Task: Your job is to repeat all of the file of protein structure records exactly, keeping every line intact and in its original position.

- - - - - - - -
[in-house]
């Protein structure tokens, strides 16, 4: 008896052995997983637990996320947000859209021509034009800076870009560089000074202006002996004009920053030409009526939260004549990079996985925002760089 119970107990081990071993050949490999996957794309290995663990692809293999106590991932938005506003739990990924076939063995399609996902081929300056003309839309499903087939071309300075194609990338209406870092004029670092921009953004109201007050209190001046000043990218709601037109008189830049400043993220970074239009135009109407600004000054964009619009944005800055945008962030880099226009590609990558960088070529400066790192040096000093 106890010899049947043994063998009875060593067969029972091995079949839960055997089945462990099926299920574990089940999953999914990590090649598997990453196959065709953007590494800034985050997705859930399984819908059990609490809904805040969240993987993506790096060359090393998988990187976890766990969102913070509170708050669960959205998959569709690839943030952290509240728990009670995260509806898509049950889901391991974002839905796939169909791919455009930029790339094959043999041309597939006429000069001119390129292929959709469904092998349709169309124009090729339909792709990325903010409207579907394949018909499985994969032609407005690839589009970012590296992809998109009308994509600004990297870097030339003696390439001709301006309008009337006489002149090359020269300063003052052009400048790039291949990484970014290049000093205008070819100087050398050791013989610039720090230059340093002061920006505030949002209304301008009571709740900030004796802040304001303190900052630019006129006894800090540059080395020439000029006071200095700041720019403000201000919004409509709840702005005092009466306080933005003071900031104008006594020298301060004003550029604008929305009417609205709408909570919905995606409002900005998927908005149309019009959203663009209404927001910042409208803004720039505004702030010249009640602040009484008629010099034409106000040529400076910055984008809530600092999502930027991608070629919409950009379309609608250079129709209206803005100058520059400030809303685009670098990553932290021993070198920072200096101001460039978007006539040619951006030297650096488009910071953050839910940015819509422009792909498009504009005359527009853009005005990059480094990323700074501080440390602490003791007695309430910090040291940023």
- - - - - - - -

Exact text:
[in-house]
């Protein structure tokens, strides 16, 4: 008896052995997983637990996320947000859209021509034009800076870009560089000074202006002996004009920053030409009526939260004549990079996985925002760089 119970107990081990071993050949490999996957794309290995663990692809293999106590991932938005506003739990990924076939063995399609996902081929300056003309839309499903087939071309300075194609990338209406870092004029670092921009953004109201007050209190001046000043990218709601037109008189830049400043993220970074239009135009109407600004000054964009619009944005800055945008962030880099226009590609990558960088070529400066790192040096000093 106890010899049947043994063998009875060593067969029972091995079949839960055997089945462990099926299920574990089940999953999914990590090649598997990453196959065709953007590494800034985050997705859930399984819908059990609490809904805040969240993987993506790096060359090393998988990187976890766990969102913070509170708050669960959205998959569709690839943030952290509240728990009670995260509806898509049950889901391991974002839905796939169909791919455009930029790339094959043999041309597939006429000069001119390129292929959709469904092998349709169309124009090729339909792709990325903010409207579907394949018909499985994969032609407005690839589009970012590296992809998109009308994509600004990297870097030339003696390439001709301006309008009337006489002149090359020269300063003052052009400048790039291949990484970014290049000093205008070819100087050398050791013989610039720090230059340093002061920006505030949002209304301008009571709740900030004796802040304001303190900052630019006129006894800090540059080395020439000029006071200095700041720019403000201000919004409509709840702005005092009466306080933005003071900031104008006594020298301060004003550029604008929305009417609205709408909570919905995606409002900005998927908005149309019009959203663009209404927001910042409208803004720039505004702030010249009640602040009484008629010099034409106000040529400076910055984008809530600092999502930027991608070629919409950009379309609608250079129709209206803005100058520059400030809303685009670098990553932290021993070198920072200096101001460039978007006539040619951006030297650096488009910071953050839910940015819509422009792909498009504009005359527009853009005005990059480094990323700074501080440390602490003791007695309430910090040291940023």